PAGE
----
Alternative for Affirmative Action
There are a few possible alternatives to affirmative action, some of them are very simple and some are a little more complex. The alternatives discussed in this paper will include: reconstruction of civil society in minority communities, increasing minority and female applicant flow, and most important promote broad policies for economic opportunity and security that benefit low- and middle-income Americans, black and white.
"Building up civil society means strengthening 'intermediate' institutions, lying between the state and the individual, such as community associations, schools, media, and independent social agencies, which provide the organizational foundation for collective development and effective public representation." (Starr p. 4) If the same capital was made available for minority institutions, as other institutions, they would be able to develop in the society and eventually become a strong part of the minority community. These institutions would give direction and guidance that is needed by all to play a major role in his/her community.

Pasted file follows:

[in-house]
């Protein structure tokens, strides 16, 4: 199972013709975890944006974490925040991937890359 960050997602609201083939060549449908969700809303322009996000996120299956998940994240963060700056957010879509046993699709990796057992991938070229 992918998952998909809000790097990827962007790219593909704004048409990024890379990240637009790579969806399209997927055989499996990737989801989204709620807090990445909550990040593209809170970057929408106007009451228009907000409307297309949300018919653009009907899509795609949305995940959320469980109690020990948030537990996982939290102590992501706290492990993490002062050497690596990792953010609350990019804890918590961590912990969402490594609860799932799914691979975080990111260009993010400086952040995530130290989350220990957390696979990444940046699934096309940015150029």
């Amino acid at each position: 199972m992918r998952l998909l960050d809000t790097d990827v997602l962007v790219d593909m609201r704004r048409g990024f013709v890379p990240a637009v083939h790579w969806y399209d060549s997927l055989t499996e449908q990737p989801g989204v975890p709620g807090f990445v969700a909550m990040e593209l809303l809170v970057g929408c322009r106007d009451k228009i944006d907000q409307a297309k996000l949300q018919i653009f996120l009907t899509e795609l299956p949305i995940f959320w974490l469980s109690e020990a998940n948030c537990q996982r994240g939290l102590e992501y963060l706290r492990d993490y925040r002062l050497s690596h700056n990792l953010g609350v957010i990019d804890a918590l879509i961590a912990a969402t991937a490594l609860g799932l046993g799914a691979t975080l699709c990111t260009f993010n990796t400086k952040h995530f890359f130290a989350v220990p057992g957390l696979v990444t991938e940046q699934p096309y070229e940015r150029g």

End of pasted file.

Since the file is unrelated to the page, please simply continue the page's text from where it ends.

Increasing minority and female applicant flow would be very easy for a company to do. They simply need to include minority colleges and universities in campus recruitment programs, place employment opportunities in minority oriented print and broadcast media, and retain applications of un-hired minority applicants to be reviewed as a position opens. This would be a great opportunity for applicants and employers.
We should work toward broad based economic policies by consistently emphasizing broad-based, race-neutral policies- for example, public investment, national health reform, an enlarged earned income tax credit, child support assurance, and other policies benefiting families with young children. Widely supported programs that promote the interests of both lower- and middle-income Americans-and that deliver substantial benefits to minorities on the basis of their economic condition- will do more to reduce minority poverty than narrowly based, and poorly funded, measures for minority groups or the poor alone. These efforts can also be designed to coincide with intermediate institutions and thereby to contribute to the overall process of civil reconstruction and renewal.